Chicago Bears: A Long-Term Deal for Matt Forte Is Good for All

Andrew GardaFeatured ColumnistJuly 16, 2012

CHICAGO, IL - OCTOBER 16:  Matt Forte #22 of the Chicago Bears is wraped up by Chad Greenway #52 of the Minnesota Vikings at Soldier Field on October 16, 2011 in Chicago, Illinois.  (Photo by Jamie Squire/Getty Images)
Jamie Squire/Getty Images

Chicago Bears fans, you can rejoice. Or exhale. Or throw confetti.

Whatever you had planned to do when Matt Forte signed, go ahead and do it now.

Some may say it's insane—that running backs are interchangeable in most cases and that money spent on a back is better saved and spent on multiple positions or a more vital one, such as quarterback.

I disagree.

First, this is by no means an unreasonable deal. The details, as the Sun-Times' Sean Jensen reports them, are that it's a four-year deal totaling $32 million with $18 million of it guaranteed.

The guaranteed money is less than that of Arian Foster and LeSean McCoy, who also signed longer deals this offseason. Considering what Forte has made the last few years, it's a significant bump. Considering what other backs have made, it's not outlandish.

He got one year less, and the Bears didn't break the bank to keep him. It's a compromise and one which will keep everyone happy and satisfied, if not totally ecstatic.

While he's no longer the almost criminal bargain he has been in the past, he's not costing them so much that they are hamstrung for other contracts—which means they can keep building and not get worse.

I've said before that a backfield of Forte and Michael Bush should worry the other teams in the NFC North.

Forte has been a tremendously productive back, topping 1,000 yards two out of his four years and nudging that benchmark the other two years, including last season when he missed four games.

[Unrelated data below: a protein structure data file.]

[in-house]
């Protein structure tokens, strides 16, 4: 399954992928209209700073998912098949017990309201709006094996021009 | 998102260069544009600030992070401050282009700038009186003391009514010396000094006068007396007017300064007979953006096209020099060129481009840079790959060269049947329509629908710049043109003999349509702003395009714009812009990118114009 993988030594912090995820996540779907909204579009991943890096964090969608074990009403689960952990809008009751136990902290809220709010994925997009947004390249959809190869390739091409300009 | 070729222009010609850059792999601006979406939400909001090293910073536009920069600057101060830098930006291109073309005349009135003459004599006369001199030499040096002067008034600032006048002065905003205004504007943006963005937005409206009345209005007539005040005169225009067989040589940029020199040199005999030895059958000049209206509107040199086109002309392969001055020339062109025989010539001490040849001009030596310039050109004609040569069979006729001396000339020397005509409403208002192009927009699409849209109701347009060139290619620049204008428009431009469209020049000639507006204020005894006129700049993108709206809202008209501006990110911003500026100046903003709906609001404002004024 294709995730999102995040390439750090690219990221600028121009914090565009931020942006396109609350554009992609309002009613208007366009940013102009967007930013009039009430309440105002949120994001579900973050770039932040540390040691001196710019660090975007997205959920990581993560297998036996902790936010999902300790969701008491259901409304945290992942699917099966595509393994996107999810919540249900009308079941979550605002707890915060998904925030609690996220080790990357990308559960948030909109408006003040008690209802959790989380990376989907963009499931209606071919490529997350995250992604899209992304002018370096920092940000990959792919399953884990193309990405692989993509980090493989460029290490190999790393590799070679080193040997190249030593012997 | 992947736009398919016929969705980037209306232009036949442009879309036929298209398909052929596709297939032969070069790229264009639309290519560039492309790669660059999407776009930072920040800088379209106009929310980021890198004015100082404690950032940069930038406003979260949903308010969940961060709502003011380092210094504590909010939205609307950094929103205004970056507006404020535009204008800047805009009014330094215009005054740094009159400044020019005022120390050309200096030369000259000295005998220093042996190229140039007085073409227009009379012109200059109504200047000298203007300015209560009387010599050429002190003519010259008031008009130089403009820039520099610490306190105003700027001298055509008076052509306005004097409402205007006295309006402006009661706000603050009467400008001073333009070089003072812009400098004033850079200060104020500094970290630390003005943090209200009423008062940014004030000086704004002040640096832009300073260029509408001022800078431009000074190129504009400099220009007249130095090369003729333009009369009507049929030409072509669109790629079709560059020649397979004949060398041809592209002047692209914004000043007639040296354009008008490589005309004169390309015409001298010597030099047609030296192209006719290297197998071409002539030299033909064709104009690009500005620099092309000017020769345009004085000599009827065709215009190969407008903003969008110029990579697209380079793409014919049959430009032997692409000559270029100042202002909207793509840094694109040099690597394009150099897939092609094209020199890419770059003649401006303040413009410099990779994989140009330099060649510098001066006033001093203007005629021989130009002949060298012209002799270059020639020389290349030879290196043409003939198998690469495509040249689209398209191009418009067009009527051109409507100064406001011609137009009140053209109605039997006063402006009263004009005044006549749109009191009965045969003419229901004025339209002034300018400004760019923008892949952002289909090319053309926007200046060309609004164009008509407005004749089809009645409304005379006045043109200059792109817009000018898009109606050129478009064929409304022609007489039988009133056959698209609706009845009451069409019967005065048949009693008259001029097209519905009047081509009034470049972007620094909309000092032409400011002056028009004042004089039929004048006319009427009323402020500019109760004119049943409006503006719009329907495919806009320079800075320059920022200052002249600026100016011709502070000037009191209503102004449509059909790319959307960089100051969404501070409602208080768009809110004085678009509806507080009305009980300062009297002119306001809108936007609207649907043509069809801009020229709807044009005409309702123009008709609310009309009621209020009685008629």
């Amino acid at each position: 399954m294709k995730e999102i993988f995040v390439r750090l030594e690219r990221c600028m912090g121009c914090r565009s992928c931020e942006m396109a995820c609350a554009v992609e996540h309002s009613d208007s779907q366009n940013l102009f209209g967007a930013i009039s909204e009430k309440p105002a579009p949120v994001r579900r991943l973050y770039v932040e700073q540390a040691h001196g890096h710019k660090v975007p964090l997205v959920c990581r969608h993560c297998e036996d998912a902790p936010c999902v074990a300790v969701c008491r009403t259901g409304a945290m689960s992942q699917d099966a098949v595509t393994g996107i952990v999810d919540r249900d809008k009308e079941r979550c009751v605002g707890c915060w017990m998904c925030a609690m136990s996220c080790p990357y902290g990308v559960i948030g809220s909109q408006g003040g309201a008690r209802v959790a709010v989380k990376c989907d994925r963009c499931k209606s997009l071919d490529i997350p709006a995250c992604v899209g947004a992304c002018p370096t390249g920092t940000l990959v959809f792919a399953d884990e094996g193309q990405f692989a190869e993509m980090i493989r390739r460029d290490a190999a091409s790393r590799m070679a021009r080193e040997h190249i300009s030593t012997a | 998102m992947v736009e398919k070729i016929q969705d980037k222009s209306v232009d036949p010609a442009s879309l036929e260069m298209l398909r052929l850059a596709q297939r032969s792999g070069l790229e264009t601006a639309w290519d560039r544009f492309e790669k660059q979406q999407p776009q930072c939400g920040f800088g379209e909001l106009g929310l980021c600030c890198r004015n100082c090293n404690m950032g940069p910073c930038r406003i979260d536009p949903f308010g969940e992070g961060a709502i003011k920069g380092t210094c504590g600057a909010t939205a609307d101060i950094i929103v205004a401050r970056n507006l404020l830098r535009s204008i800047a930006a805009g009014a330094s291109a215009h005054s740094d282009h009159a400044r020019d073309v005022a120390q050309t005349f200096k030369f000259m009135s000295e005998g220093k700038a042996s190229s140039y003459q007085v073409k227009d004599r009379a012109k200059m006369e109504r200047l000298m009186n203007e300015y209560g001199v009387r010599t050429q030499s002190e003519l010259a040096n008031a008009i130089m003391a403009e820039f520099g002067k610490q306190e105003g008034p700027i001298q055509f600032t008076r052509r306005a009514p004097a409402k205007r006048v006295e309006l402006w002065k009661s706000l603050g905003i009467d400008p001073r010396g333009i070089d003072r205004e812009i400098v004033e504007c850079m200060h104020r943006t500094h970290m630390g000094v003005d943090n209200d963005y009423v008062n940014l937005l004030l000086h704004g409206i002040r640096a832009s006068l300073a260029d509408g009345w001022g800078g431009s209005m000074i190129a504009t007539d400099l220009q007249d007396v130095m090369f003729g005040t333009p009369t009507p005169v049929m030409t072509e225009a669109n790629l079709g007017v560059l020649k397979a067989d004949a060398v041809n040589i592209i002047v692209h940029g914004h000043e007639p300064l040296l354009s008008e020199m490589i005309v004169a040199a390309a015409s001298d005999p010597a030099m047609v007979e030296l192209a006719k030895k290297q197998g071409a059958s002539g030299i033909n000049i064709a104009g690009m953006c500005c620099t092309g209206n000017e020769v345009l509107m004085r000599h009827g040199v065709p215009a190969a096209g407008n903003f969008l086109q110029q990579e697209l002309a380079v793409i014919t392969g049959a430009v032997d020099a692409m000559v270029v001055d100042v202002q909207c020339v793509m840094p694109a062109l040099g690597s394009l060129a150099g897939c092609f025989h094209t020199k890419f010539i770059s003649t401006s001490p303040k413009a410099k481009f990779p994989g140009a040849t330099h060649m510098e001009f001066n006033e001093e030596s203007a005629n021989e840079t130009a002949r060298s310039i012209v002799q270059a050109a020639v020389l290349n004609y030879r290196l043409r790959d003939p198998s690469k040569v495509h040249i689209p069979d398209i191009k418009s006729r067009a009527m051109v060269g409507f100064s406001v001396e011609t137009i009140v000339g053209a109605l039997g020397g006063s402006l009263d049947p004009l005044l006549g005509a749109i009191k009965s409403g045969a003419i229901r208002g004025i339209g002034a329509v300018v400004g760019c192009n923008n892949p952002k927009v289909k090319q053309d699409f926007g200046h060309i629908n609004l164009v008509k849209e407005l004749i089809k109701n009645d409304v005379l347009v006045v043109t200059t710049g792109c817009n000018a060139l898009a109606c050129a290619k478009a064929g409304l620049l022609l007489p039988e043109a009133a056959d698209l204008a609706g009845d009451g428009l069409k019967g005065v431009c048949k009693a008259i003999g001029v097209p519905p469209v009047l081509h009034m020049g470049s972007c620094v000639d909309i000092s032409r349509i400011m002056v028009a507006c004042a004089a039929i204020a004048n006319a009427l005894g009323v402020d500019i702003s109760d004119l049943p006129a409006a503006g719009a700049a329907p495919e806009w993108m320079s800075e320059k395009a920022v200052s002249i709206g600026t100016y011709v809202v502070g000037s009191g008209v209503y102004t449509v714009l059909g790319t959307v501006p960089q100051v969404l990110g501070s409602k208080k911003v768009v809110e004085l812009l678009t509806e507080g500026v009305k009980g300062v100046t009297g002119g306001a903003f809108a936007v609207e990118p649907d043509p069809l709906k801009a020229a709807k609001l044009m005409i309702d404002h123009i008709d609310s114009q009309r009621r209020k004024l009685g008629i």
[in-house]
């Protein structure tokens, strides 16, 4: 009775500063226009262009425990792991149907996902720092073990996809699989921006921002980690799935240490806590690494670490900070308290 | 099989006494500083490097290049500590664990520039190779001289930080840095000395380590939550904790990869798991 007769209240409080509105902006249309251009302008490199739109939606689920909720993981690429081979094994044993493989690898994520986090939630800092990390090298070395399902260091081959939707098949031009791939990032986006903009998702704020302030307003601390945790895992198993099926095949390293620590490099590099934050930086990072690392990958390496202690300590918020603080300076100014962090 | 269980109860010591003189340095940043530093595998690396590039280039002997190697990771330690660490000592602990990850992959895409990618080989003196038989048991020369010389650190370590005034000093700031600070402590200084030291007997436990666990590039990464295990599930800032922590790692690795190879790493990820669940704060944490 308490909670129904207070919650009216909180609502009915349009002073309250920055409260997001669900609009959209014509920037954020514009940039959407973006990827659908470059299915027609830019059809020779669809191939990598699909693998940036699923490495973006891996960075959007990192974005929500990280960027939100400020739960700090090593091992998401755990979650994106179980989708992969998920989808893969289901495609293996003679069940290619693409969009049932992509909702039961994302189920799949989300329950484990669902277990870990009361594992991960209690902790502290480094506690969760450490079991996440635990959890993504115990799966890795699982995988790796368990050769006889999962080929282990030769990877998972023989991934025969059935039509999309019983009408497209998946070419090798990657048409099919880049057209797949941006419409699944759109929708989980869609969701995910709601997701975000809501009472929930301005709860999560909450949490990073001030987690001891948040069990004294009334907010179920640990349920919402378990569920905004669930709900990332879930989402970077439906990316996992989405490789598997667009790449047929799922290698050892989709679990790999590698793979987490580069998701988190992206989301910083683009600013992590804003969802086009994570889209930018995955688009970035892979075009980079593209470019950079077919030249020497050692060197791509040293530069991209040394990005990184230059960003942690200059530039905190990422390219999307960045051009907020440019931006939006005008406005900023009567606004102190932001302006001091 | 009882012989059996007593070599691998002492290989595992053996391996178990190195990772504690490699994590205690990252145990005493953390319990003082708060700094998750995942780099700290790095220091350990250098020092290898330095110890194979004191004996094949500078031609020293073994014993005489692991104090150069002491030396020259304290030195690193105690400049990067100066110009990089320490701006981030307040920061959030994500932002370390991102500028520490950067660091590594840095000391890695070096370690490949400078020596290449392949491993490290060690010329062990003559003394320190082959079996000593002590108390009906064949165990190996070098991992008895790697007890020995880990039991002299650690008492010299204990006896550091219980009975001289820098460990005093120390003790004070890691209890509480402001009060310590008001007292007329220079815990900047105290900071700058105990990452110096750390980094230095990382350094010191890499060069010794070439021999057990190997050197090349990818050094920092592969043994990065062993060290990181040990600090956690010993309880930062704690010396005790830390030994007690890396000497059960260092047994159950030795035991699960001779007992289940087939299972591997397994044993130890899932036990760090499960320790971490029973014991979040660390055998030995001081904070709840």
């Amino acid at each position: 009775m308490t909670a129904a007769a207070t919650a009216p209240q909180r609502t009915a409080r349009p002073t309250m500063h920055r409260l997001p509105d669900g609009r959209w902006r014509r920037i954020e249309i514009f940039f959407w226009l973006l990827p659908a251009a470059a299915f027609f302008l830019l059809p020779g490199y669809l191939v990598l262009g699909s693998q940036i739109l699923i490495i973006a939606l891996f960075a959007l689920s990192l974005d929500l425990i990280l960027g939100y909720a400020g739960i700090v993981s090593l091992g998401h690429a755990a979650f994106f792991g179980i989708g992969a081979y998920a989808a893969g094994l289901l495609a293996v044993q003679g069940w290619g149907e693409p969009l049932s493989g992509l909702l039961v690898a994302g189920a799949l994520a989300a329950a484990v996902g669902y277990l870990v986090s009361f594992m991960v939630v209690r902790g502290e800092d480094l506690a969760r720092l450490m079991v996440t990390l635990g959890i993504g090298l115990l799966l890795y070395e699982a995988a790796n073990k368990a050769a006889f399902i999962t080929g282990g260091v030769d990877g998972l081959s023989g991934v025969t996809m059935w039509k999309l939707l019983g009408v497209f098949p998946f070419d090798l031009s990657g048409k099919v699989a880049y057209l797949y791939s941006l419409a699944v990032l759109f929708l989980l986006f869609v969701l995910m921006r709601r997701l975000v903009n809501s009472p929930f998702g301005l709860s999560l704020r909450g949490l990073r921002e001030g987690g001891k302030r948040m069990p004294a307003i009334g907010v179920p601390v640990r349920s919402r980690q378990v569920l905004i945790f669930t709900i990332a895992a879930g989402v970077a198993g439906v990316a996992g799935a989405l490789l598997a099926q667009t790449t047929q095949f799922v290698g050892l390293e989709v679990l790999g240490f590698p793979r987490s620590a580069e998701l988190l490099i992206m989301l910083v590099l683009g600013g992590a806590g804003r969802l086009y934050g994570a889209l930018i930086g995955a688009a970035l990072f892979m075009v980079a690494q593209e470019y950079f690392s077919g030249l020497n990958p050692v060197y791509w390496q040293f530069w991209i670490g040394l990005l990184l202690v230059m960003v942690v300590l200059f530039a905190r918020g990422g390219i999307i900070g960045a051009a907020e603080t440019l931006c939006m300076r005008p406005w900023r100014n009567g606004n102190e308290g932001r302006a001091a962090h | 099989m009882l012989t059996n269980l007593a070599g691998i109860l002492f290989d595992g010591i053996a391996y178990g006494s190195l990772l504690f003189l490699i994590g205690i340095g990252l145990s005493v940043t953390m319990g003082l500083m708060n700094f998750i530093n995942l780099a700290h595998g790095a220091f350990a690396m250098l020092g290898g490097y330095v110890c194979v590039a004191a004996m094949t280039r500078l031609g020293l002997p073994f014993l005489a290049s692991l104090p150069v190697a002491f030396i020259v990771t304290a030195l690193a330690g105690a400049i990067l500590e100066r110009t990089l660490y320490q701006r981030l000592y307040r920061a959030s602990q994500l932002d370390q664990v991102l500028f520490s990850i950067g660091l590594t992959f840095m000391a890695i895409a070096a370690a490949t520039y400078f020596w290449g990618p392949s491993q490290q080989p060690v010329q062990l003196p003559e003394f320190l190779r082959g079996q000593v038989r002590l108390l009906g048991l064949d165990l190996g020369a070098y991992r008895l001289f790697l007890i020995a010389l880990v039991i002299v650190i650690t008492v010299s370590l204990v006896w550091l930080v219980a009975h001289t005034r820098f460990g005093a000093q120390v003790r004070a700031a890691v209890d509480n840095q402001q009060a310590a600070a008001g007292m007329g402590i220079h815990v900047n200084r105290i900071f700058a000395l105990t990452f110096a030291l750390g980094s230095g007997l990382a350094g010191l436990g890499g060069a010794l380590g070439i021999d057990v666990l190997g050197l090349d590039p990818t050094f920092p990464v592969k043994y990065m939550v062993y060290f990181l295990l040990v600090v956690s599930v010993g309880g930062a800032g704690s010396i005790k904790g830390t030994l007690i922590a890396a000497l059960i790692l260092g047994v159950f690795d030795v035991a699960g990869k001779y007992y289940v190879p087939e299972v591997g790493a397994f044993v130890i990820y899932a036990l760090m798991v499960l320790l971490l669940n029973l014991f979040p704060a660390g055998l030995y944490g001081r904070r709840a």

Bush has been very productive as well, chiefly as a No. 2 back behind oft-injured Darren McFadden.

With both of them in camp, this instantly becomes the top backfield in the NFC North and one of the better ones in the league. As much as I like Adrian Peterson, even healthy he's just one man.

Forte/Bush will wear down defenses while keeping a bit fresher themselves so that later in the game one of the two (if not both) will have the wind to take advantage of a gassed defense.

Speaking of defense, it also helps the Bears defense as it can see a little less time on the field. While teams in the league like to throw the ball, the Bears have the backfield to slow things down, grind the clock out and keep the opposition's offense off the field, as well as their own defense.

This will keep the defense fresher, vital as the year wears on and teams hit the late, and difficult, portion of the schedule.

Getting Forte into the fold again, and happy, makes this possible and has the domino effect of giving this offense—which will be still finding its feet with new faces and schemes—something to rely on as it gets its act together.

Long term it's also a good deal. As I mentioned, it isn't so long that they are stuck with him for six or seven years and not so costly that if he gets hurt or flames out in year two or three that they can't cut him or move him.

The money isn't overwhelming long or short term.

As the Bears continue to try to reload (not rebuild) for a Super Bowl run, they now have a position completely rock solid for the foreseeable future. They have terrific depth in the backfield and room to develop more through the draft.

They didn't hand so much money to Forte that they can't make offers to players looking for contracts next year like Israel Idonije. They can still retain those guys. This isn't like the Peyton Manning deal way back when, which effectively left the Indianapolis Colts with nothing for the defense.

This is a contract which by all appearances allows for the continued growth of the team.

All this while retaining one of the more important pieces of the Bears for the last four years. Make no mistake, Matt Forte was one of the biggest reasons the Bears have been competitive (and in many cases, successful).

And that's the final point. This contract sends an important message to the locker room. You do your job, play hard and do the things you're supposed to do, and the front office will take care of you. Maybe not to the extent you would like, but they will reward you.

Down the road when other players think about what they might do, whether leaving the Bears or coming to Chicago, that message might be worth more than all the guaranteed money in Forte's contract.


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